Easy Street: April 14
Easy Street is Marketplace’s lunchtime roundup of the most interesting news stories and commentary about Wall Street, Washington and the world beyond.
Revisiting 2008 (An Occasional Series)
Senator Carl Levin, a Michigan Democrat, released a 640-page report lashing out at Goldman Sachs.
Related: Levin’s 19 recommendations for fixing everything that’s broken in us.
Related: Gregg Lippmann, the Deutsche Bank trader who bet against the housing market and created the “I’m short your house” meme, wrote a rap about it all. As you do.
Related: John Paulson, who made billions by betting against the housing market, thinks it still has further to fall. He believes gold will rise. Business Insider has highlights from his interview with Les Echos.
Twitter’s forgotten co-founder: Noah Glass invented the name and concept of Twitter, then dropped off the face of the earth. Business Insider’s Nicholas Carlson catches up with him.
Glencore: The commodities investing firm is going ahead with its giant IPO even as Goldman Sachs tells investors to flee commodities as fast as their little margins can take them.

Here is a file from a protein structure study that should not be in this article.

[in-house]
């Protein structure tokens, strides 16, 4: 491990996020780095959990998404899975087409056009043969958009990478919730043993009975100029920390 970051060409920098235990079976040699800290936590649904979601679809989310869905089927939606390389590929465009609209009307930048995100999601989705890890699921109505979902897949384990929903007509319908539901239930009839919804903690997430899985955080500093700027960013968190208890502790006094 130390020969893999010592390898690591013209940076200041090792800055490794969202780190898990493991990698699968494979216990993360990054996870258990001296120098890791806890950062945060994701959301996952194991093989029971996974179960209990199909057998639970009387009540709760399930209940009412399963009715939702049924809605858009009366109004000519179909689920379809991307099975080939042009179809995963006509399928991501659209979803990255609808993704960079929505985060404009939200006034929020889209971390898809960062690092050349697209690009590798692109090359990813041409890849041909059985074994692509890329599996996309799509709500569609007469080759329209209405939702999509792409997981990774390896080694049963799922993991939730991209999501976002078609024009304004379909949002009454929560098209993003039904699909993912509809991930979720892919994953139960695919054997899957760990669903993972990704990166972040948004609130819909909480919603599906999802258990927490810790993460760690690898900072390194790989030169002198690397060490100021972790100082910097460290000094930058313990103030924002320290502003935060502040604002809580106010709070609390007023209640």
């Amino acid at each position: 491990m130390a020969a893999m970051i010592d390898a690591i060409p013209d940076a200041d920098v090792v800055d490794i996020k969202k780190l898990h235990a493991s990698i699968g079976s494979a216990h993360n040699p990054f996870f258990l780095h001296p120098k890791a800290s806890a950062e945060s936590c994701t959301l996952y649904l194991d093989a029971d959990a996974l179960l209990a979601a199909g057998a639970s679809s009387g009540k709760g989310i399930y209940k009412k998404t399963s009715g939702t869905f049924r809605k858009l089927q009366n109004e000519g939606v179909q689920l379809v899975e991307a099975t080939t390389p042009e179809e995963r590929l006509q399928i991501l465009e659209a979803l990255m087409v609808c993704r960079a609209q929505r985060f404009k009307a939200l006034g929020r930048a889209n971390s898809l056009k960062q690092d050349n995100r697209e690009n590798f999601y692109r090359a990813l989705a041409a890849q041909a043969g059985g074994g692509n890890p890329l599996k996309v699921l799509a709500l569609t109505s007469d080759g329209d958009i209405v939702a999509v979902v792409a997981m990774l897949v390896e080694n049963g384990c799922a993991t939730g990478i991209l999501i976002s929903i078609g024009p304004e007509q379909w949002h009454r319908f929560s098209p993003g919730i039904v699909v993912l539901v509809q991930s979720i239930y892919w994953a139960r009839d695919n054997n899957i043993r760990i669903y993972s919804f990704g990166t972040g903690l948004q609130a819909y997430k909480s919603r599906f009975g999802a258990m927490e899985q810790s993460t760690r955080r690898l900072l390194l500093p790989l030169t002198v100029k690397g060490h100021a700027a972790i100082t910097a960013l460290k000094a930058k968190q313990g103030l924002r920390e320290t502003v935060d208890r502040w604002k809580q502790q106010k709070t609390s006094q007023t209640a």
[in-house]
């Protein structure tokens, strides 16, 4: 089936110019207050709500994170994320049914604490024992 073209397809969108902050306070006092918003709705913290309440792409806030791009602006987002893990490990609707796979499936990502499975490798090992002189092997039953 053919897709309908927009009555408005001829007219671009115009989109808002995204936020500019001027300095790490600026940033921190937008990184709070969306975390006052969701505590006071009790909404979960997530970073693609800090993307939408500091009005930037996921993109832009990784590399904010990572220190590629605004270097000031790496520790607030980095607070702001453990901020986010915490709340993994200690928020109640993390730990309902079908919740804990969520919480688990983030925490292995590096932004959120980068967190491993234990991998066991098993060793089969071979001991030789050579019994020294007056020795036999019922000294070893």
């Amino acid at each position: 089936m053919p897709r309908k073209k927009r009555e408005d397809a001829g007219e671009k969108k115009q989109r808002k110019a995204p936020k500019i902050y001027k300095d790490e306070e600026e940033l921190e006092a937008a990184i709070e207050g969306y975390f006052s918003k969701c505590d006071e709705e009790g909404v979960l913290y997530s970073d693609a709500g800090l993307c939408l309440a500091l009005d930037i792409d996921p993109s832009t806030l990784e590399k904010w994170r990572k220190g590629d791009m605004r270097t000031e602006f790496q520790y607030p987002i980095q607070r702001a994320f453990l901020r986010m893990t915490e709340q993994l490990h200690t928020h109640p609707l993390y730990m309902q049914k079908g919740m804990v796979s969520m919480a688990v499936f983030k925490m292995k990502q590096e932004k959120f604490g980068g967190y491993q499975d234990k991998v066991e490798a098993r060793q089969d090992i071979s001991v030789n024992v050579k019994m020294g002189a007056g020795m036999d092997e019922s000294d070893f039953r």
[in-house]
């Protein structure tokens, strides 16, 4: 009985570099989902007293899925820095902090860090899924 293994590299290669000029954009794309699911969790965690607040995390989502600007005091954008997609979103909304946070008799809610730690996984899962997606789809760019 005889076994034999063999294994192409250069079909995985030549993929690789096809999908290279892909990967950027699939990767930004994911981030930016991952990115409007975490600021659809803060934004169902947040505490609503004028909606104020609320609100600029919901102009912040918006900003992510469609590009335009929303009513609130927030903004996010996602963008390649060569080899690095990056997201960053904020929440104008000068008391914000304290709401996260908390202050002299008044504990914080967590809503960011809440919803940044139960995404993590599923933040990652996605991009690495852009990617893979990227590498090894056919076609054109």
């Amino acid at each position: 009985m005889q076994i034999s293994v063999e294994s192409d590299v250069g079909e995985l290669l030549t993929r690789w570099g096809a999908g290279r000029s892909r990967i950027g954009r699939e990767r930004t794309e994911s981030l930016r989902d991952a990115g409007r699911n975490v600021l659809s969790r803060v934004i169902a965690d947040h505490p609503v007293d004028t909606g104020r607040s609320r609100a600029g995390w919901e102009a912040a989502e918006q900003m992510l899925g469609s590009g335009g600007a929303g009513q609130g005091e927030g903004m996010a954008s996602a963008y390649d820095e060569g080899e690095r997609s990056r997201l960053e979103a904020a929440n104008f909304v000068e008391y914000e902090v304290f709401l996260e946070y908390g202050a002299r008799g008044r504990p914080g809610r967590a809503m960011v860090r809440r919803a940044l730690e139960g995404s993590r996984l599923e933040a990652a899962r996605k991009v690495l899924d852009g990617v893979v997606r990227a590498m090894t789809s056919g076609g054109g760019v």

Chip Skowron: The FrontPoint Partners portfolio manager is up on insider trading charges for finding out information on newfangled drugs. But his method of paying his informant was decidedly old-fashioned.
The Washington Matrix
Elizabeth Warren: She may be winning the political war of regulatory attrition. She may indeed be named to head the new Consumer Financial Protection Bureau, as opposed to just ghost-heading it, as she is now.
SEC budget: The good, the bad and the ugly of how the top financial regulator will be affected by the new Congressional budget.
Around the Web
Alexander Hamilton: The first Treasury Secretary was also “the most soulful” of America’s Founding Fathers.
There’s a lot happening in the world. Through it all, Marketplace is here for you.
You rely on Marketplace to break down the world’s events and tell you how it affects you in a fact-based, approachable way. We rely on your financial support to keep making that possible.
Your donation today powers the independent journalism that you rely on. For just $5/month, you can help sustain Marketplace so we can keep reporting on the things that matter to you.